Jay Cutler acknowledged Wednesday that he shouted an obscenity that was directed toward Chicago Bears offensive coordinator Mike Martz during last Sunday night’s victory over the Minnesota Vikings.

“The NBC field microphone and camera picked up the voice of Cutler telling quarterbacks coach Shane Day to relay a message to Martz in a Soldier Field booth: ‘Tell him I said (blank) him.'”

Two different columns were written today which gave different perspectives on the episode, one by the Chicago Sun-Times Mark Potash, the other by Dan Pompei at the Tribune.

Let’s start with Potash:

“Jay Cutler usually can’t hide his disdain for uncomfortable or annoying subjects during his weekly news conferences. With a dismissive attitude, curt responses and body language that says he rather would be anywhere but in the media room at Halas Hall, he has a habit of making things worse than when he started.”

“But Cutler at least made a plausible case that it’s much ado about nothing. And that, in itself, is significant progress for Cutler, who is on a roll with back-to-back games of 99.6 and 115.9 passer ratings.”

“‘I’m not going to make a big deal of this; it’s not a big deal. We’re all on the same team in this building. We’re [trying] to win football games.'”

“‘I’m a competitor,’ Cutler said. ‘So is he. So is everyone on this offense. Whether we’re up three touchdowns or three points, a second- and third-down call is as important as any one in the game.

‘So … it is what it is. We’re good. We’re moving on. Excited about his week’s game plan and excited to go play in London.'”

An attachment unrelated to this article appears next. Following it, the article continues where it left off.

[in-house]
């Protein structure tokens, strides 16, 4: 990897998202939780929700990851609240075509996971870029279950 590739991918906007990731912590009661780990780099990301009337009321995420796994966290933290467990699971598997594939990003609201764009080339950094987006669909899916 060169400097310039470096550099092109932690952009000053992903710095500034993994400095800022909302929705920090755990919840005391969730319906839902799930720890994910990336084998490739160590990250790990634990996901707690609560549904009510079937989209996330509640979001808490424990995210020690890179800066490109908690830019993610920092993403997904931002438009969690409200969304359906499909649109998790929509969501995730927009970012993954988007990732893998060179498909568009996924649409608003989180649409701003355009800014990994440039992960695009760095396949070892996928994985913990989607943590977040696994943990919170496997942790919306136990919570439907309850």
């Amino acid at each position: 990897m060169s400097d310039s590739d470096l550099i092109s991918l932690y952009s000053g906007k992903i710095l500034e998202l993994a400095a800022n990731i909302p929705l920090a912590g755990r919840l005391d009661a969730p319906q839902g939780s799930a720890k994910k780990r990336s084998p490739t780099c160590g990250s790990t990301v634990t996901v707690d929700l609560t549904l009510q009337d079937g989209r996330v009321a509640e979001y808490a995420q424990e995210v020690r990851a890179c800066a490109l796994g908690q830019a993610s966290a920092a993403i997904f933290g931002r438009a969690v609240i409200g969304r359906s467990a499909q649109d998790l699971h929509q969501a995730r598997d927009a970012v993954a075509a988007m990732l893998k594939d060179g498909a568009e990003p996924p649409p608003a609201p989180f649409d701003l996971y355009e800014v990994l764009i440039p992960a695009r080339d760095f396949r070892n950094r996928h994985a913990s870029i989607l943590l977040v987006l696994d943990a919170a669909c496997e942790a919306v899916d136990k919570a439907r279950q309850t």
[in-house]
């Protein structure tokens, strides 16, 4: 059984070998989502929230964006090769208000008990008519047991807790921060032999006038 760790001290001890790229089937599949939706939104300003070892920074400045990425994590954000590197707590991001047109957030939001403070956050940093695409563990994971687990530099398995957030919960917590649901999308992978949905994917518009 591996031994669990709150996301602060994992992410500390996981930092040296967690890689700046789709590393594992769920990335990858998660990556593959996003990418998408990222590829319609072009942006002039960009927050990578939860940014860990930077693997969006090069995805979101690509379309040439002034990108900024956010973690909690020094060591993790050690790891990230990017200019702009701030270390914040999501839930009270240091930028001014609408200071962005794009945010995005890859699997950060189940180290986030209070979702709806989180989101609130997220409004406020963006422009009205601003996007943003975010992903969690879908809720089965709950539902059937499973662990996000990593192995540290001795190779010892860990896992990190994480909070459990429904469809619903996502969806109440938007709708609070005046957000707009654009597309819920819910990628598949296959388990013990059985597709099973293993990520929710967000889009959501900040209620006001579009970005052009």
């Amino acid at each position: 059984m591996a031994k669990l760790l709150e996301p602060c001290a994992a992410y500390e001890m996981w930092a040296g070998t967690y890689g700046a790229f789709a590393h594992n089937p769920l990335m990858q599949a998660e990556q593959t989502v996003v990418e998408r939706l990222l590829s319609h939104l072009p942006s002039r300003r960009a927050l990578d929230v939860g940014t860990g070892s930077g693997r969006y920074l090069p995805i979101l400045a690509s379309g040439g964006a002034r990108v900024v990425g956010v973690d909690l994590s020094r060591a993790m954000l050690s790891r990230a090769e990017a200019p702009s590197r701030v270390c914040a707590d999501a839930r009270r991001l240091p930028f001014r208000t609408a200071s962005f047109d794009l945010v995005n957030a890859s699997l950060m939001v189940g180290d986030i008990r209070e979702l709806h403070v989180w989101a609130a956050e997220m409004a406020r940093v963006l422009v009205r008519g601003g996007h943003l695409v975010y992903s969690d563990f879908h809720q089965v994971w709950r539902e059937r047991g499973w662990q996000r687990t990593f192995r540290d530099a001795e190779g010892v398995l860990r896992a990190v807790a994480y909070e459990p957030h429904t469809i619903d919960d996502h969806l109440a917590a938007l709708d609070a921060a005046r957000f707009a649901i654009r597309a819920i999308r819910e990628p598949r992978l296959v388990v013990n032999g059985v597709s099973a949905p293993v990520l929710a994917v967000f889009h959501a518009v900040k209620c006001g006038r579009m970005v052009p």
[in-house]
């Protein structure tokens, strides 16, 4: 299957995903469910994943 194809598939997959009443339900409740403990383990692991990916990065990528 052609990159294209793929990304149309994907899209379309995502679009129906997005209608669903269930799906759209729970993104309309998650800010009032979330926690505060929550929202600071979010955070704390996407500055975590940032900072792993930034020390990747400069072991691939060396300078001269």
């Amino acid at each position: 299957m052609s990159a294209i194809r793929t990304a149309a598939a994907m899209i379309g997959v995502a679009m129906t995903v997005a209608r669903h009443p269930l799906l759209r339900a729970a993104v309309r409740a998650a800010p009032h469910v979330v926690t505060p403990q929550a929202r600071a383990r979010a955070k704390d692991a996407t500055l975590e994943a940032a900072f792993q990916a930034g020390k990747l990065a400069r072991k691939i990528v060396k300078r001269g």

Potash went on to say that the incident was a symptom of the greater problems surrounding the Bears offense.

Pompei, on the other hand, saw this as a personal failing on the part of Cutler.

“The Bears quarterback claims the media is making something out of nothing. Not sure what planet he comes from, but in my world I don’t often hear a subordinate talk to his superior that way.

“How long would you be in your starting lineup if you gave your boss that message?”

“The message Cutler really sends — to his coaches, his teammates, his opponent and the public — is that he lacks respect and self control. Cutler doesn’t have to agree with the call, or how it was made, but he does have to show courtesy to the people and the process.

That’s not football, that’s life.”

“For him to be an effective leader, he will need to mature more. Or, if you prefer to attribute his behavior to his ‘fiery’ nature, he will need an occasional bucket of water thrown over him.”

Whatever you say about Cutler he evokes strong reactions. Even in people not named “Kristin”.

At least both of these columnists agree on one thing – Cutler deserves credit for addressing the issue and telling the truth. We constantly say we want honesty in our athletes. Then we bang them as hard as we can as soon as they do it.

You can argue that, nevertheless, Pompei’s column has some of that in it. The answer to Pompei’s question is that if I ever did what Cutler did with my boss, I might as well start packing up my desk in preparation for a new career in waste management. Having played competitive sports, part of me wants to say that Cutler’s situation is different. The other part of me wonders if he would ever verbally sodomize head coach Lovie Smith in the same situation.  It seems to me that Cutler does have a specific problem with Martz.